Those in charge of training the "Sharia judges in intelligence gathering" also reported to the district emir, while a separate department of "security officers" was assigned to the regional emir. Sharia, the courts, prescribed piety -- all of this served a single goal: surveillance and control. Even the word that Bakr used for the conversion of true Muslims, takwin, is not a religious but a technical term that translates as "implementation," a prosaic word otherwise used in geology or construction. Still, 1,200 years ago, the word followed a unique path to a brief moment of notoriety.

Shiite alchemists used it to describe the creation of artificial life. In his ninth century "Book of Stones," the Persian Jabir Ibn Hayyan wrote -- using a secret script and codes -- about the creation of a homunculus. "The goal is to deceive all, but those who love God." That may also have been to the liking of Islamic State strategists, although the group views Shiites as apostates who shun true Islam. But for Haji Bakr, God and the 1,400-year-old faith in him was but one of many modules at his disposal to arrange as he liked for a higher purpose. Bakr was merely modifying what he had learned in the past: Saddam Hussein's omnipresent security apparatus, in which no one, not even generals in the intelligence service, could be certain they weren't being spied on There is a simple reason why in Bakr’s writings of prophecies relating to the establishment of an Islamic State allegedly ordained by God: He believed that fanatical religious convictions alone were not enough to achieve victory. But he did believe that the faith of others could be exploited.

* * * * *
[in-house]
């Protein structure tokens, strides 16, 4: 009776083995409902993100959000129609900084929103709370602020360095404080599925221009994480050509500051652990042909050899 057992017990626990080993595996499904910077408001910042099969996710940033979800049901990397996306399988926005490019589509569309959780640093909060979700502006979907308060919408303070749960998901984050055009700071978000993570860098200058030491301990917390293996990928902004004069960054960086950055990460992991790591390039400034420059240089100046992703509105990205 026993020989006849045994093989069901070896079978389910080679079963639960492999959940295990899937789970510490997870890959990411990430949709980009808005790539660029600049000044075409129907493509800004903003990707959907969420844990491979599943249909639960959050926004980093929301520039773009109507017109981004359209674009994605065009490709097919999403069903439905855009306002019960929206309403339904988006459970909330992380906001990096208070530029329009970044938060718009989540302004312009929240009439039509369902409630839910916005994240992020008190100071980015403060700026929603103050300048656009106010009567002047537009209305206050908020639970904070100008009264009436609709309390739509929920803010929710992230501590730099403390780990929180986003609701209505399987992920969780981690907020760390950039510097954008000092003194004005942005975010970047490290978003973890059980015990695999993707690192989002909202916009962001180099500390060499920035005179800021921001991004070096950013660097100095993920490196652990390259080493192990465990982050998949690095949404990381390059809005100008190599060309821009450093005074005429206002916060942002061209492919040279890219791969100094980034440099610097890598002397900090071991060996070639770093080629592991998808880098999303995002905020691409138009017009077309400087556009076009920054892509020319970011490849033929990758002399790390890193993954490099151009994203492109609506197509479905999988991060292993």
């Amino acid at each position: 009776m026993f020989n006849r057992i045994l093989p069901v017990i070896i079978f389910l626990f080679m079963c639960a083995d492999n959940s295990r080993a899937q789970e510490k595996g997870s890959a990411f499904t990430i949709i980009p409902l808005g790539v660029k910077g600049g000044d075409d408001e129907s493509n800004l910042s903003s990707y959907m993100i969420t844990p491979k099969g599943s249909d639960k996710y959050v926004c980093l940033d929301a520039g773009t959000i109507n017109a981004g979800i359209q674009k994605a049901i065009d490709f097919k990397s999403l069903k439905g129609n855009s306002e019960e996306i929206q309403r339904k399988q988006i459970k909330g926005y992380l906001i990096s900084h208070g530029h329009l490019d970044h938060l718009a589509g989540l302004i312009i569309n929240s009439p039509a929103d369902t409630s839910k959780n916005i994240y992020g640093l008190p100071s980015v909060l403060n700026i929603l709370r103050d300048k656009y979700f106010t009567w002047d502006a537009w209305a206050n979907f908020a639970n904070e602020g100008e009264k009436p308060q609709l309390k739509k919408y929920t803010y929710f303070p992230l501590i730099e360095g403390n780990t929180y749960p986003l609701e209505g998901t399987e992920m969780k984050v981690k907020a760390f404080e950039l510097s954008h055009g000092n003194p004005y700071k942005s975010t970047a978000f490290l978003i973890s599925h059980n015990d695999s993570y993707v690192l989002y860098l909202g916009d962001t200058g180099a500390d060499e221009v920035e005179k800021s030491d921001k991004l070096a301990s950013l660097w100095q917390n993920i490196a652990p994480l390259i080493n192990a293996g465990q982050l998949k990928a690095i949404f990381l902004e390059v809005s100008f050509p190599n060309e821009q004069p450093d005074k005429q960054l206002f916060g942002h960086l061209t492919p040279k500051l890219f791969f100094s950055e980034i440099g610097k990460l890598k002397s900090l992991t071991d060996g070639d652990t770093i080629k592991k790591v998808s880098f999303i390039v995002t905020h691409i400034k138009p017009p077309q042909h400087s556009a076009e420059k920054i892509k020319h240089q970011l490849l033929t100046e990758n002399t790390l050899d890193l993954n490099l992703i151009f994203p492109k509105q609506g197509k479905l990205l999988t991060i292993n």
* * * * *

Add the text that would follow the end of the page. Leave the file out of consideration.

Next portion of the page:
One multiple-page report, for example, carefully lists all of the pretexts IS could use to justify the seizure of the largest flour mill in northern Syria. It includes such excuses as alleged embezzlement as well as the ungodly behavior of the mill's workers. The reality -- that all strategically important facilities like industrial bakeries, grain silos and generators were to be seized and their equipment sent to the caliphate's unofficial capital Raqqa -- was to be kept under wraps.